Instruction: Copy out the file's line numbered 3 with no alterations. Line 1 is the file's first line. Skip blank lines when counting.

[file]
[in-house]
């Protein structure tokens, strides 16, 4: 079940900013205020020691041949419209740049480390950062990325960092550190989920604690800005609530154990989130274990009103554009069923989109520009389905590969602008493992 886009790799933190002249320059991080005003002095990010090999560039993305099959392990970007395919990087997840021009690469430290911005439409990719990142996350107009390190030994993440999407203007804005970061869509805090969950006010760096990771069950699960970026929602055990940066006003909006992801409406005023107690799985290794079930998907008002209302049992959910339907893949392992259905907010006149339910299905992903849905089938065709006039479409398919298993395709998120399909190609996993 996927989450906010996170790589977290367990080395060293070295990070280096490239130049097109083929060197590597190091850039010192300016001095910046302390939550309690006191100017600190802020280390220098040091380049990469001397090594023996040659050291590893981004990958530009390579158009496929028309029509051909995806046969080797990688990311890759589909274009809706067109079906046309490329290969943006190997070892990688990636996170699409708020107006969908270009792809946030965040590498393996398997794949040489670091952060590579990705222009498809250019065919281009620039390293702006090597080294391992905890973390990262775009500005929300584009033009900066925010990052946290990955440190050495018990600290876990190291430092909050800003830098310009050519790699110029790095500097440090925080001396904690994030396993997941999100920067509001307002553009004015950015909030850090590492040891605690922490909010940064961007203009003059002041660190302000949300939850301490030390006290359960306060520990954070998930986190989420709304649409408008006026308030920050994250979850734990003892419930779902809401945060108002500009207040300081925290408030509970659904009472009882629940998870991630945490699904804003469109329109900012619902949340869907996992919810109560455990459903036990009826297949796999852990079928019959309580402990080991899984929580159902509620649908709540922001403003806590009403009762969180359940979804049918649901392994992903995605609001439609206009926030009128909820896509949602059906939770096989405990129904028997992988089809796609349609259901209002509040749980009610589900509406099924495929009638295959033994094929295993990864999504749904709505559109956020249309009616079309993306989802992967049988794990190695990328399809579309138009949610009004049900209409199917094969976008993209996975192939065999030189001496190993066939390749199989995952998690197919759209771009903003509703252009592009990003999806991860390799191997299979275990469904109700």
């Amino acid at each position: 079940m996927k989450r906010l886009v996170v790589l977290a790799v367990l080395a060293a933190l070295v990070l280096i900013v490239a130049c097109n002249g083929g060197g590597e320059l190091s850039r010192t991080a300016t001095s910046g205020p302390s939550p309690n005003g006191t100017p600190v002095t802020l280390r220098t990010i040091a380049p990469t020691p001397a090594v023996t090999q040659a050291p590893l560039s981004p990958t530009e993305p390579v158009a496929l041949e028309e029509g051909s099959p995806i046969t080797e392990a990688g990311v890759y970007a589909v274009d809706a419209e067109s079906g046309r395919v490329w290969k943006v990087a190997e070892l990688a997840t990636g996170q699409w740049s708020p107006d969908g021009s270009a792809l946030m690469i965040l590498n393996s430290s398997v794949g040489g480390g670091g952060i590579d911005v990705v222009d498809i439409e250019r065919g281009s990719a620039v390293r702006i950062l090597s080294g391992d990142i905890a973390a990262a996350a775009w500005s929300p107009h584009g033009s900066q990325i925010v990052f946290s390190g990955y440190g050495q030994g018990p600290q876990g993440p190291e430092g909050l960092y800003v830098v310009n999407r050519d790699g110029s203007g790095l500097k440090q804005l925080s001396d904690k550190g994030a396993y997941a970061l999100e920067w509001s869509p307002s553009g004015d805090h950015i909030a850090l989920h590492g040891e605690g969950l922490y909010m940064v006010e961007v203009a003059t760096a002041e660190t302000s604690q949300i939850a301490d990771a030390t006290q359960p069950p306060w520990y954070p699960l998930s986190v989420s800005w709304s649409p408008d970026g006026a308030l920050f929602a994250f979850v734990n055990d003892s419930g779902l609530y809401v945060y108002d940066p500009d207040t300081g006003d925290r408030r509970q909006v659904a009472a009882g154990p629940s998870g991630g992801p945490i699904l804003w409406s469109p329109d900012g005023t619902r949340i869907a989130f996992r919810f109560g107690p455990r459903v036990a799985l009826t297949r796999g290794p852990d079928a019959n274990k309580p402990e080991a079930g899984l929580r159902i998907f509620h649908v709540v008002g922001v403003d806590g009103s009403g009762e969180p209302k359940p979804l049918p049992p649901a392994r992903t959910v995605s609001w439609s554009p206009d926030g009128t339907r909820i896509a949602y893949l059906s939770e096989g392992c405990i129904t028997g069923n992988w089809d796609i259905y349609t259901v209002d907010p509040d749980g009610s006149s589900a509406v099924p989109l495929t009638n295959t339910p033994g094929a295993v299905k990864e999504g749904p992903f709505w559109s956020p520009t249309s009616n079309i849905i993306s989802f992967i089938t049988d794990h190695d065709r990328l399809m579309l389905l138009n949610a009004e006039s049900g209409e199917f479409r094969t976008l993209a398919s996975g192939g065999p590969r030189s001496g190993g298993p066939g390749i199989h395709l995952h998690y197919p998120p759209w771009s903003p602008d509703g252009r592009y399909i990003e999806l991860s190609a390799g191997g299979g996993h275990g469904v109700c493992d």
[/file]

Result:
């Amino acid at each position: 079940m996927k989450r906010l886009v996170v790589l977290a790799v367990l080395a060293a933190l070295v990070l280096i900013v490239a130049c097109n002249g083929g060197g590597e320059l190091s850039r010192t991080a300016t001095s910046g205020p302390s939550p309690n005003g006191t100017p600190v002095t802020l280390r220098t990010i040091a380049p990469t020691p001397a090594v023996t090999q040659a050291p590893l560039s981004p990958t530009e993305p390579v158009a496929l041949e028309e029509g051909s099959p995806i046969t080797e392990a990688g990311v890759y970007a589909v274009d809706a419209e067109s079906g046309r395919v490329w290969k943006v990087a190997e070892l990688a997840t990636g996170q699409w740049s708020p107006d969908g021009s270009a792809l946030m690469i965040l590498n393996s430290s398997v794949g040489g480390g670091g952060i590579d911005v990705v222009d498809i439409e250019r065919g281009s990719a620039v390293r702006i950062l090597s080294g391992d990142i905890a973390a990262a996350a775009w500005s929300p107009h584009g033009s900066q990325i925010v990052f946290s390190g990955y440190g050495q030994g018990p600290q876990g993440p190291e430092g909050l960092y800003v830098v310009n999407r050519d790699g110029s203007g790095l500097k440090q804005l925080s001396d904690k550190g994030a396993y997941a970061l999100e920067w509001s869509p307002s553009g004015d805090h950015i909030a850090l989920h590492g040891e605690g969950l922490y909010m940064v006010e961007v203009a003059t760096a002041e660190t302000s604690q949300i939850a301490d990771a030390t006290q359960p069950p306060w520990y954070p699960l998930s986190v989420s800005w709304s649409p408008d970026g006026a308030l920050f929602a994250f979850v734990n055990d003892s419930g779902l609530y809401v945060y108002d940066p500009d207040t300081g006003d925290r408030r509970q909006v659904a009472a009882g154990p629940s998870g991630g992801p945490i699904l804003w409406s469109p329109d900012g005023t619902r949340i869907a989130f996992r919810f109560g107690p455990r459903v036990a799985l009826t297949r796999g290794p852990d079928a019959n274990k309580p402990e080991a079930g899984l929580r159902i998907f509620h649908v709540v008002g922001v403003d806590g009103s009403g009762e969180p209302k359940p979804l049918p049992p649901a392994r992903t959910v995605s609001w439609s554009p206009d926030g009128t339907r909820i896509a949602y893949l059906s939770e096989g392992c405990i129904t028997g069923n992988w089809d796609i259905y349609t259901v209002d907010p509040d749980g009610s006149s589900a509406v099924p989109l495929t009638n295959t339910p033994g094929a295993v299905k990864e999504g749904p992903f709505w559109s956020p520009t249309s009616n079309i849905i993306s989802f992967i089938t049988d794990h190695d065709r990328l399809m579309l389905l138009n949610a009004e006039s049900g209409e199917f479409r094969t976008l993209a398919s996975g192939g065999p590969r030189s001496g190993g298993p066939g390749i199989h395709l995952h998690y197919p998120p759209w771009s903003p602008d509703g252009r592009y399909i990003e999806l991860s190609a390799g191997g299979g996993h275990g469904v109700c493992d």